Dear Mr. VP,
It’s been awhile. This letter has been percolating in my head for weeks. Today, I need a distraction from the nagging sense of unease manifesting in a stomach ache, and so I decided to finally write.
Let me start with a declaration, one which I think should be obvious, but apparently is not.
I am not a container.
Let me explain.
I assume at some point in your life you had a cabinet like this:
Empty and assorted containers, just waiting to be filled with leftovers or lunches. Their sole purpose is, if I can find the top, which is basically never in the same place as the actual container, to hold stuff. They have no other reason to exist.
I, on the other hand, have a multitude of reasons to exist: a kid to parent to the best of my ability, family and friends to be in community with, jobs at which I do good work with young people as they navigate their way to adulthood, the world to see as much of as I can, and an attempt to make my loved ones feel, well, as loved as I can make them feel. Oh, and the ongoing mission to love and take care of myself, and maybe find some fulfillment in my time on Earth, too.
So, I hope you can agree that I have many reasons to exist; I’m not just sitting around in a cupboard waiting to be filled. I am not a container. You cannot purchase me at an MLM party.
Recent legislation in Georgia makes me feel like lawmakers, including yourself, might NOT agree with this pretty basic truth. You know what I’m talking about: the “heartbeat” bill that seeks to ban abortion at six weeks, criminalizes doctors who perform the procedure, and could force people who miscarry to prove they miscarried “naturally” and not because of their own behavior or as the result of an illegal abortion.
What this bill is asking us to do is live every moment of our reproductive lives as if we could, at that very second, be pregnant. What if I’m six weeks pregnant, don’t know about it, and use a sauna or a hot tub? Go out drinking? Eat a ham sandwich? Or unpasteurized cheese? Get a massage? Have an Americano with an extra shot of espresso? Work out vigorously with a very elevated heart rate? Go on a roller coaster? There’s a whole list of things you aren’t supposed to do while you’re pregnant – that’s just a sample.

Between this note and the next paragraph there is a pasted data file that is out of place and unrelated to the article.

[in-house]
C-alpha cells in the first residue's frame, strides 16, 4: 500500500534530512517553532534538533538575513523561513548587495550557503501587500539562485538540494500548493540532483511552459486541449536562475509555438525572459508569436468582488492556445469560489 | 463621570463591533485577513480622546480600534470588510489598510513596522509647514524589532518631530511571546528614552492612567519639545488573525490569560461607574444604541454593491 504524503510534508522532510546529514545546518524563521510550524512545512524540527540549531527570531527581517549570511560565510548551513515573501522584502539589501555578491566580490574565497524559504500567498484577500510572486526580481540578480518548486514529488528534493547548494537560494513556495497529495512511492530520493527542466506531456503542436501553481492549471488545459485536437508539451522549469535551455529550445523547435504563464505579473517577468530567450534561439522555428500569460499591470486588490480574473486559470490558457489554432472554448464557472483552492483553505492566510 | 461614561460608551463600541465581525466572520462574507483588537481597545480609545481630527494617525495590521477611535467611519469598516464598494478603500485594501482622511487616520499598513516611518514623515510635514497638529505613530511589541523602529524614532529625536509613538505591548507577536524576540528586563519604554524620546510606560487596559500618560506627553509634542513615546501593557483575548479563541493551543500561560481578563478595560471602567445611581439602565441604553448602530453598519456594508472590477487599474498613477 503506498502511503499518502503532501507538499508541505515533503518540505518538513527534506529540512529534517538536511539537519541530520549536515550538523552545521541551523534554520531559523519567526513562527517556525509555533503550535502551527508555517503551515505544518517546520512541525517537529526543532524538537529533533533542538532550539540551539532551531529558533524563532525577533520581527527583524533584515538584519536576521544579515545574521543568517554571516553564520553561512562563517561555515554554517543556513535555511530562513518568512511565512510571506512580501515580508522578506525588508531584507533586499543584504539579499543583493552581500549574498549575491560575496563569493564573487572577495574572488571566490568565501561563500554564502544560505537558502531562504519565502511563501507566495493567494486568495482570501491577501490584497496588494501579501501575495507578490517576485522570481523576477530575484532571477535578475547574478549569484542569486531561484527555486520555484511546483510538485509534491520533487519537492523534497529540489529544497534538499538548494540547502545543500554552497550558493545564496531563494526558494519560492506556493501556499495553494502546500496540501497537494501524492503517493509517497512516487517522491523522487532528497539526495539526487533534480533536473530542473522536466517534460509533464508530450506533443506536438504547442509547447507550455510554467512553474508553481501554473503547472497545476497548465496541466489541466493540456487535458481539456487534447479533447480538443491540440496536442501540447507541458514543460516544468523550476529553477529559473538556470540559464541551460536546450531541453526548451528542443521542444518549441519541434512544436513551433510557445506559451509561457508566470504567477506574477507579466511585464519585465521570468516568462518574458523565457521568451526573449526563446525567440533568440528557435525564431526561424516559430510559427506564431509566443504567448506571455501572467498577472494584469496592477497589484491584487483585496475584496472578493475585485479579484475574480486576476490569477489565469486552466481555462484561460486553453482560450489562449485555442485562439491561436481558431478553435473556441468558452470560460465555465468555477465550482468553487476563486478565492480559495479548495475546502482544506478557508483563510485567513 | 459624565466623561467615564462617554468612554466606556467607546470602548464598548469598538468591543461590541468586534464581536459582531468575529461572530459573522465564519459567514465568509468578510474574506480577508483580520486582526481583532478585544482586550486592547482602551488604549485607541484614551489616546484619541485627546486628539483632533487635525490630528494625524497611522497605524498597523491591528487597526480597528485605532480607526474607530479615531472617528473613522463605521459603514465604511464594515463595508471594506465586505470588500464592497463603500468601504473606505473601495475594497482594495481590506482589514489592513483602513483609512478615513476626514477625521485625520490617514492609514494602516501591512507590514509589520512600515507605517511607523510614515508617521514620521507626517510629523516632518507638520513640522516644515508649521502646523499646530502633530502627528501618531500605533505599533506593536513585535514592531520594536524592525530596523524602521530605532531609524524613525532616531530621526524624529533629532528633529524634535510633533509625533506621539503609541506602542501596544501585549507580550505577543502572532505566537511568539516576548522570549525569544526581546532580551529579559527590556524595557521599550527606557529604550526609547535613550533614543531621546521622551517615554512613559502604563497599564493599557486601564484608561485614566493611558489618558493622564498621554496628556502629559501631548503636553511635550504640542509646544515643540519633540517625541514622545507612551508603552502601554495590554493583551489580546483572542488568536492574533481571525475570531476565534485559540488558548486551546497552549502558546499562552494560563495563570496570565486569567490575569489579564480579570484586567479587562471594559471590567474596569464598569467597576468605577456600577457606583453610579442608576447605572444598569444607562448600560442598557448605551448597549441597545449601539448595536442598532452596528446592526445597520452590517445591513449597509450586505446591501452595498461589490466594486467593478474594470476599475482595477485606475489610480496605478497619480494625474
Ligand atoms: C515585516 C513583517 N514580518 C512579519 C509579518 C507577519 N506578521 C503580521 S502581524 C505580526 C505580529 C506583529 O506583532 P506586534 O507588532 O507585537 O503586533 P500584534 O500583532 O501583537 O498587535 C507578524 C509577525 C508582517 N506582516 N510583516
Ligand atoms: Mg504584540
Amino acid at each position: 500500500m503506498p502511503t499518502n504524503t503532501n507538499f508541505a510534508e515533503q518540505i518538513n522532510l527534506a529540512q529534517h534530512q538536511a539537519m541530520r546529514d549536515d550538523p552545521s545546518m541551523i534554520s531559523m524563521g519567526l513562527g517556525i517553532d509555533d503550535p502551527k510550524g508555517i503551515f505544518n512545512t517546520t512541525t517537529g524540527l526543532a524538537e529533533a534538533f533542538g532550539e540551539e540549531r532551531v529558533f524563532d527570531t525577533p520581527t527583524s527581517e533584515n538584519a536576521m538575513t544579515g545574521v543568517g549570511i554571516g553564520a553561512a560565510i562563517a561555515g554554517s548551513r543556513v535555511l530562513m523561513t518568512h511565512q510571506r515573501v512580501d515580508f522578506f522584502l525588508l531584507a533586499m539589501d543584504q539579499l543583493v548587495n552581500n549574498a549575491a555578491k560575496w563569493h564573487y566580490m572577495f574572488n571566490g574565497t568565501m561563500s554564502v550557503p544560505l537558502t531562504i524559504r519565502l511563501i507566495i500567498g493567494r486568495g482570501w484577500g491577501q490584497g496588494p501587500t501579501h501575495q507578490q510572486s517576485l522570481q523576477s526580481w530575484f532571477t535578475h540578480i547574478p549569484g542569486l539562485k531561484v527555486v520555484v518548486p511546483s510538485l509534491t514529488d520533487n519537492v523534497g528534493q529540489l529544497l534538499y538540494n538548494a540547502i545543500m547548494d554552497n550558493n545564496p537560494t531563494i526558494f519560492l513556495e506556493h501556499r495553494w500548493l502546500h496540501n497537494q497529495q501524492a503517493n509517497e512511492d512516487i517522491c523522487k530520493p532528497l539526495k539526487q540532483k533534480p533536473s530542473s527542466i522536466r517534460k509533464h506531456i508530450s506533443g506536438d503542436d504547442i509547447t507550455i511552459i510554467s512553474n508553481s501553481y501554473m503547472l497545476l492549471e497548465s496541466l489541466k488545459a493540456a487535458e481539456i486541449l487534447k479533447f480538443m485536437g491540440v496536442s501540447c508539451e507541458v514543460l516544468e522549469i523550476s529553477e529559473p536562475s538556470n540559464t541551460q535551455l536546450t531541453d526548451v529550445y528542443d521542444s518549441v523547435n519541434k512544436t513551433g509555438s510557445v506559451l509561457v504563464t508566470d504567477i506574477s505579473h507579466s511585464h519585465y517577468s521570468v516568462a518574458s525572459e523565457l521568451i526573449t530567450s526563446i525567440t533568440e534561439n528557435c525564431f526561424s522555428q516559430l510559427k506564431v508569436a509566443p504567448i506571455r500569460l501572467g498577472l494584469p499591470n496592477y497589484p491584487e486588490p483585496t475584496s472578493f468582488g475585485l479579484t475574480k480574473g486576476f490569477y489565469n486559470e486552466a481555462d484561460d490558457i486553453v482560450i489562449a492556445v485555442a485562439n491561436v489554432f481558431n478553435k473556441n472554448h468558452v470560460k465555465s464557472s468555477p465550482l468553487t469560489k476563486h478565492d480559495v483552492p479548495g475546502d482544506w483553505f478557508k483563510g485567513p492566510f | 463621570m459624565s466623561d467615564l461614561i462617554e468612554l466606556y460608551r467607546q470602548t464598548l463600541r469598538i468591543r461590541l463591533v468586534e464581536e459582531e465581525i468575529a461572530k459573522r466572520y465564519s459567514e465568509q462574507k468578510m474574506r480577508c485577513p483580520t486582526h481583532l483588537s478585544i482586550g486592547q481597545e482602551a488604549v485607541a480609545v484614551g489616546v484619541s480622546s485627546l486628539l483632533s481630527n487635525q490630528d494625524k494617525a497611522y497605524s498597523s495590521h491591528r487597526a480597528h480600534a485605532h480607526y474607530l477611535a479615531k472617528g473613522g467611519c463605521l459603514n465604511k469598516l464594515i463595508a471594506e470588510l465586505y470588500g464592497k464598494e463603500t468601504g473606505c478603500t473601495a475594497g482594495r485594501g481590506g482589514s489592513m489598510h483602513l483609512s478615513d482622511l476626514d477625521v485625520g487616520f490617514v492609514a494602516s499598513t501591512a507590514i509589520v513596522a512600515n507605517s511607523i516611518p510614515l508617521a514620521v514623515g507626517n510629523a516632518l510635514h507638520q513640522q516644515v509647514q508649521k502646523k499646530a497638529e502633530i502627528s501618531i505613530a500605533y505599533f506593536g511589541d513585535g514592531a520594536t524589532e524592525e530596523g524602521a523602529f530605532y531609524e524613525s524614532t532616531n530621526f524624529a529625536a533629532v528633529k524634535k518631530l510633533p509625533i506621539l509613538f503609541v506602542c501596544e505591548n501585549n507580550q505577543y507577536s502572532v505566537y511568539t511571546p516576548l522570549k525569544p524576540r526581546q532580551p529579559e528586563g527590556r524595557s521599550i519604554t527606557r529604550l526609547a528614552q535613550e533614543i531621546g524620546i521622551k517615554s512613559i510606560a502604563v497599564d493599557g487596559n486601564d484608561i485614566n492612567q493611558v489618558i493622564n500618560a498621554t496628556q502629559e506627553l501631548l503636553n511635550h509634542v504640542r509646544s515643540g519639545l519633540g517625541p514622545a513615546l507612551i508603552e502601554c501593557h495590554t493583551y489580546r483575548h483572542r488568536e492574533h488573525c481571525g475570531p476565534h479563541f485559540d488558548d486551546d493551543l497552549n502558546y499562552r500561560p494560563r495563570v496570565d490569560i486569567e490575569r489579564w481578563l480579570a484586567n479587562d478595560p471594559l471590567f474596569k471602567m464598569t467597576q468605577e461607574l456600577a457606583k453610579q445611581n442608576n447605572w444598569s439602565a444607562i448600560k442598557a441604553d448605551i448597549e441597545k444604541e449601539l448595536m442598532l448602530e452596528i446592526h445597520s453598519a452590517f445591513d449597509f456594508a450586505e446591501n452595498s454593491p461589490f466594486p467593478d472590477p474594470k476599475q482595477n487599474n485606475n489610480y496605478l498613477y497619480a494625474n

Then I miscarry, and I seek medical attention for the miscarriage. I’m opening myself up to an investigation into why my pregnancy ended. Let’s say I note that, yeah – last Tuesday, I did all of the things on the list above. (I like to keep myself busy, after all.)
Am I at fault for my pregnancy ending? Am I a criminal?
Should I live my whole life as if I *might* be pregnant? Like I’m just a container, waiting in the cupboard, desperate to fulfill my ultimate destiny? Avoiding listeria tainted cold cuts for all eternity, or at least until menopause?
You’ll say something like “well, we would NEVER take it that far. That would NEVER happen. What an EXTREME.”
Pardon me for not wanting to leave this particular issue up to the interpretation of lawmakers who think you can take an egg that improperly implanted in a Fallopian tube and just stick it in a uterus with good result. Nope: don’t trust y’all.
Imagine if we asked cis white men to live their entire lives as if their bodies were not their own. “Put down the vape pen and the craft beer, bro! Don’t lift so much! Something might be using you as a host!” Can you imagine the uproar? Men don’t expect to be told they are empty containers; that particular dehumanization is reserved for people who own a uterus.
To misquote a movie I’ve never seen, which was quoted by a show I HAVE seen, I am not a container. I am a human being.